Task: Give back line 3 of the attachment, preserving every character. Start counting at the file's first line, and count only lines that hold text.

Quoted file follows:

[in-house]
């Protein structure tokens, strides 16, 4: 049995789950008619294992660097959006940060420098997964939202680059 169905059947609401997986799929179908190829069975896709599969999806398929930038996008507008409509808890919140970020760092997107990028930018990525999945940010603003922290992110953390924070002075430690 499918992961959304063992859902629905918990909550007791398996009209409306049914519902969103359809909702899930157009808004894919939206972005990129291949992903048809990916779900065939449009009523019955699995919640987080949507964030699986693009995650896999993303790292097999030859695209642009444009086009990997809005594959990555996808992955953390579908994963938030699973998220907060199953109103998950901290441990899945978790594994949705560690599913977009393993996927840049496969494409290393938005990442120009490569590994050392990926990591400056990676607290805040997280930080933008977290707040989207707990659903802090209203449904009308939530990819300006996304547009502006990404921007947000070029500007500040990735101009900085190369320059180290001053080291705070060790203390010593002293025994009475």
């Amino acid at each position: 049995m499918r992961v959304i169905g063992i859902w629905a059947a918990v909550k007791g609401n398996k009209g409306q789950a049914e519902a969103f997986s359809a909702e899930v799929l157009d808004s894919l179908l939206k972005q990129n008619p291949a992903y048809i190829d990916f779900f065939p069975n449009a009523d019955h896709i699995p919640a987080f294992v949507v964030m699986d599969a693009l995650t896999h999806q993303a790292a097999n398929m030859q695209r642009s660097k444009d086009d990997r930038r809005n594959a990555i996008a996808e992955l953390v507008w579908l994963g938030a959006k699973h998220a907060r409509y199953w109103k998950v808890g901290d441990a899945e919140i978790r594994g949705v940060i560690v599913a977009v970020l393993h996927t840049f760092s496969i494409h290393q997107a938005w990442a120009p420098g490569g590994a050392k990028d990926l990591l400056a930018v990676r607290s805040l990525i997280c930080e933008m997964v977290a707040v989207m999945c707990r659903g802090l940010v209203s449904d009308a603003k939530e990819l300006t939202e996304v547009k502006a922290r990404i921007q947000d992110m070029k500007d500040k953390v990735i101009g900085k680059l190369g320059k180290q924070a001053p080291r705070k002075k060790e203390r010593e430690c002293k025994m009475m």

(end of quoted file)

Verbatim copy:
């Amino acid at each position: 049995m499918r992961v959304i169905g063992i859902w629905a059947a918990v909550k007791g609401n398996k009209g409306q789950a049914e519902a969103f997986s359809a909702e899930v799929l157009d808004s894919l179908l939206k972005q990129n008619p291949a992903y048809i190829d990916f779900f065939p069975n449009a009523d019955h896709i699995p919640a987080f294992v949507v964030m699986d599969a693009l995650t896999h999806q993303a790292a097999n398929m030859q695209r642009s660097k444009d086009d990997r930038r809005n594959a990555i996008a996808e992955l953390v507008w579908l994963g938030a959006k699973h998220a907060r409509y199953w109103k998950v808890g901290d441990a899945e919140i978790r594994g949705v940060i560690v599913a977009v970020l393993h996927t840049f760092s496969i494409h290393q997107a938005w990442a120009p420098g490569g590994a050392k990028d990926l990591l400056a930018v990676r607290s805040l990525i997280c930080e933008m997964v977290a707040v989207m999945c707990r659903g802090l940010v209203s449904d009308a603003k939530e990819l300006t939202e996304v547009k502006a922290r990404i921007q947000d992110m070029k500007d500040k953390v990735i101009g900085k680059l190369g320059k180290q924070a001053p080291r705070k002075k060790e203390r010593e430690c002293k025994m009475m």